Three types of people who won’t last in a deprived community

We are periodically approached by people who want to come to serve in our community. We tend to want to be open-handed to people. If they love the Lord Jesus, they are willing to commit to the church and submit to the elders, then we are happy enough to welcome them. But it has become clear over time that there are certain types of folks who – no matter how much they seem to want to join – I am sure will not last the course.


Some folk come because they are drawn with a desire to serve the poor. Of itself, absolutely nothing wrong with that desire. But if you are mainly coming because you just want to love and serve the poor, without meaning to burst any bubbles, you will end up leaving. Not only have I seen it personally, look to the Methodist church – once doing so well in deprived communities but now largely bereft itself – because the focus of many moved from the gospel they once proclaimed to the poor, to just doing good to the poor for its own sake.

Eventually, people get tired and ‘being nice is nice’ just isn’t enough to keep you going. Worse, you quickly discover that a lot of the people you have come to shower with love do not seem to reciprocate. Quite a lot of them are downright ungrateful for your help or view you no differently to the service providers they tap into elsewhere. The ‘big kick’ many hope to get out of serving the poor is not all it has cracked up to be for many. They just don’t get the warm-fuzzies they were hoping for when the Muslim dudes you had been speaking to for years ignore you in the street in front of their family so they aren’t associated with you, the asylum seekers you were trying to disciple up sticks and leave the area without ever saying goodbye or telling you they’ve left and the folks you give food parcels to yesterday wonder what you’ve done for them lately. If all you’ve got is a desire to do good and love the poor, it simply won’t keep you here.

Form obsessives

If you are wedded to particular forms of church, you will almost certainly struggle. It’s not that we don’t have services that include the sort of elements you would expect in most churches. It’s more the form they take is not like other places. Things have a tendency to change quickly as we see new people come in and some folk leave because of the nature of the area. We have songs in different languages, we expect people to try and engage with folk who have only a few sentences of English to rub together, we expect people to adapt to ever-changing circumstances. Those who have very set, firm views on what church should look like don’t last very long.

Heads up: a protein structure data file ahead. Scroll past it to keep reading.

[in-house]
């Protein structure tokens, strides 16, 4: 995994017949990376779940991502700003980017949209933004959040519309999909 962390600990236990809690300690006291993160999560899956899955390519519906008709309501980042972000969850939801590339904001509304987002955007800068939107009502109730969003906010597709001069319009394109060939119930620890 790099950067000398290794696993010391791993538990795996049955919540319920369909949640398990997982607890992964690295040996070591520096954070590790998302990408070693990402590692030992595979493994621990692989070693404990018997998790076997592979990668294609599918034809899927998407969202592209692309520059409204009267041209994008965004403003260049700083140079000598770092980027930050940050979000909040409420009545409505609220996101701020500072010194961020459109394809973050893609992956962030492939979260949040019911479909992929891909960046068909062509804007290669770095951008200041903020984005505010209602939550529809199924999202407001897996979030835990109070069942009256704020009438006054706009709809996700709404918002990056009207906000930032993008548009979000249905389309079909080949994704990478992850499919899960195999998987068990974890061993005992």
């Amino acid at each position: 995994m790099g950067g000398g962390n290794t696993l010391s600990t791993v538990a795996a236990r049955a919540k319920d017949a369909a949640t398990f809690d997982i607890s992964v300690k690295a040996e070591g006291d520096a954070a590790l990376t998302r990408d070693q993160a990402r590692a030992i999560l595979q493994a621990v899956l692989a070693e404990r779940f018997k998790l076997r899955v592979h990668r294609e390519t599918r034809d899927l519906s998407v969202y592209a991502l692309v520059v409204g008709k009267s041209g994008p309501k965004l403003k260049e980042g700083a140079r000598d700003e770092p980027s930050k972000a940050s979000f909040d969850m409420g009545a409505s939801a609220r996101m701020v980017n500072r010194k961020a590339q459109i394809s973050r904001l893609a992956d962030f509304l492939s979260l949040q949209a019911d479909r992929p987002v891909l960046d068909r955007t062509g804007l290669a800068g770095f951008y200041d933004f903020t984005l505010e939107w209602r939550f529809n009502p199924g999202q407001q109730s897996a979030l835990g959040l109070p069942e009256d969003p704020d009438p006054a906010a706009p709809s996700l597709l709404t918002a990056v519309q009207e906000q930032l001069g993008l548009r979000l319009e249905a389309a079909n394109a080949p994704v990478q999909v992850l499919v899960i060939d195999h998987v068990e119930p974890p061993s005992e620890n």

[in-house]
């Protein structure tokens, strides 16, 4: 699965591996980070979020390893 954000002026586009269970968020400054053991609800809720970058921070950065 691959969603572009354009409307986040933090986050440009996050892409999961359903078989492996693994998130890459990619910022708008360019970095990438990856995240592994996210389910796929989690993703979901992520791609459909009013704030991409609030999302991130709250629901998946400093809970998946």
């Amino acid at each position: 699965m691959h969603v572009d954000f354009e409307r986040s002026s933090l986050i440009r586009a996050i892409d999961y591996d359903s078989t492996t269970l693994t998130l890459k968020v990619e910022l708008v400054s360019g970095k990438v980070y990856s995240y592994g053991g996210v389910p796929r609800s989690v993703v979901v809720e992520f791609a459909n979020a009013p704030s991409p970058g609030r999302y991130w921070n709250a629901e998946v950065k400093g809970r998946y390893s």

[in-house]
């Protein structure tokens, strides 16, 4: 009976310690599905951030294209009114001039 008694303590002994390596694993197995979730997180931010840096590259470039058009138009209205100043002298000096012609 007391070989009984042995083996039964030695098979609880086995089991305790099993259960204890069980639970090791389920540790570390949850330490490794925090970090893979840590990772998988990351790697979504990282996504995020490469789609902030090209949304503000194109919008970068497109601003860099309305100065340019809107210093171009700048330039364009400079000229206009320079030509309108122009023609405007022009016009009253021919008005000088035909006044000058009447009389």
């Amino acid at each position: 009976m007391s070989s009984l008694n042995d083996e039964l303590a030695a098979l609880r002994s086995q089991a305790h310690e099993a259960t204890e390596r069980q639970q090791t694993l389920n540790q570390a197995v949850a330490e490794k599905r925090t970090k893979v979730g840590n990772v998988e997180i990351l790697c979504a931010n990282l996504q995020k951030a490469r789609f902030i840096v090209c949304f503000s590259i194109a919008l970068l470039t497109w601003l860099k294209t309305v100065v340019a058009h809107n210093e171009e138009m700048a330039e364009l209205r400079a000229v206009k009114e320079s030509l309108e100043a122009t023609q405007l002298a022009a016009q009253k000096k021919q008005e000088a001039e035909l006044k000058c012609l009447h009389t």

The same extends well beyond formal services. Those who are wedded to certain types of outreach aren’t going to last. If you are only concerned in door-knocking and nothing else, you simply won’t get on very well in an area where people are very suspicious of white people knocking on their doors. If you can’t cope with sitting in a room and respectfully listening to a Muslim explain what they believe, you will struggle as one of the ways we are able to share what we believe with them – comparing and contrasting – is by giving them space to share too. If you aren’t interested in forming ongoing relationships with people, you will see very little fruit as people in our area respond to strong relationships. That doesn’t mean there is no place for cold-contact work (we do some of that too), but if we are happy to always be cold, we are being cold, and we will find that most people (unsurprisingly) don’t warm to such coldness.

The fact is, if you have very set views on how things should be – especially if they are drawn from years in churches in affluent communities and monocultural areas – you are likely to struggle. Those who are so wedded to forms tend to find they become discontent and cannot cope longterm.

Fulfilment seekers

Many are drawn to communities like ours because they think they will be more fulfilled doing the work that we do than they would be sticking where they are. But the bottom line is this: if you haven’t already found your fulfilment and satisfaction in Jesus, you certainly aren’t going to find it with us! We cannot do for you what only Christ can do.

Some come because they have a saviour complex. They think they will fix all the problems in our area. That is a starting point that is as wrongheaded as it is impossible to avoid burning out. You simply cannot fix the problems in our community, or our church, and frankly, neither need you to. That is Jesus’ job, not yours. If you have a saviour complex, you will leave deflated and defeated before too long.

Some come because they are desperate to be involved in what they consider ‘worthwhile ministry’. But most ministry is worthwhile. There is nothing more worthy and worthwhile about ours. And as the reality of what you have come to soon sets in, it won’t seem as worthy as it did from a distance. You will soon convince yourself that other ministry is just as worthwhile and considerably less hassle.

Others think that our little church looks really busy and effectively come to fill their time. Depending on your stage of life, and what else you have going on, for many we are quite a busy church. But that all depends how you judge busyness. And what sounds busy and fulfilling from a distance, in reality, soon becomes apparent is quite trudging. There is a lot of sitting around, a lot of slow, unsexy, uninteresting, trudging on with the same things.

There may be other reasons why people want to come. But if they are not driven solely by a love for Christ, a desire to see him glorified and his gospel proclaimed – looking to him only as their source of fulfilment – it won’t be long before such folk are waving us goodbye.